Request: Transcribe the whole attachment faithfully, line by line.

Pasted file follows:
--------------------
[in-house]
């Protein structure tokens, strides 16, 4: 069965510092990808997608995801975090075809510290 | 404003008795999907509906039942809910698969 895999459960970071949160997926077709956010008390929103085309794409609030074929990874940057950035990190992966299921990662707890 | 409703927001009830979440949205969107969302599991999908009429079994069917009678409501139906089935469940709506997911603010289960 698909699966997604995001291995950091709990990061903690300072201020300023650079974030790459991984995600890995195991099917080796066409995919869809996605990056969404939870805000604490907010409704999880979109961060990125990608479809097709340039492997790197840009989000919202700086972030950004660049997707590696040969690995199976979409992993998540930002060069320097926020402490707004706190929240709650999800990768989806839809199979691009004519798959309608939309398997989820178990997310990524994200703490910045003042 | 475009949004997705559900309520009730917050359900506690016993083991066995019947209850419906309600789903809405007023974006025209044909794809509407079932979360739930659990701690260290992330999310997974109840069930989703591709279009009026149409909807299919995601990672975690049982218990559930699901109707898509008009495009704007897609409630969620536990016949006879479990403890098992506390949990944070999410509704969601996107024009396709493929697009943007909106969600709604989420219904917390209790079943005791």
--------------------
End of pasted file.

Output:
[in-house]
């Protein structure tokens, strides 16, 4: 069965510092990808997608995801975090075809510290 | 404003008795999907509906039942809910698969 895999459960970071949160997926077709956010008390929103085309794409609030074929990874940057950035990190992966299921990662707890 | 409703927001009830979440949205969107969302599991999908009429079994069917009678409501139906089935469940709506997911603010289960 698909699966997604995001291995950091709990990061903690300072201020300023650079974030790459991984995600890995195991099917080796066409995919869809996605990056969404939870805000604490907010409704999880979109961060990125990608479809097709340039492997790197840009989000919202700086972030950004660049997707590696040969690995199976979409992993998540930002060069320097926020402490707004706190929240709650999800990768989806839809199979691009004519798959309608939309398997989820178990997310990524994200703490910045003042 | 475009949004997705559900309520009730917050359900506690016993083991066995019947209850419906309600789903809405007023974006025209044909794809509407079932979360739930659990701690260290992330999310997974109840069930989703591709279009009026149409909807299919995601990672975690049982218990559930699901109707898509008009495009704007897609409630969620536990016949006879479990403890098992506390949990944070999410509704969601996107024009396709493929697009943007909106969600709604989420219904917390209790079943005791």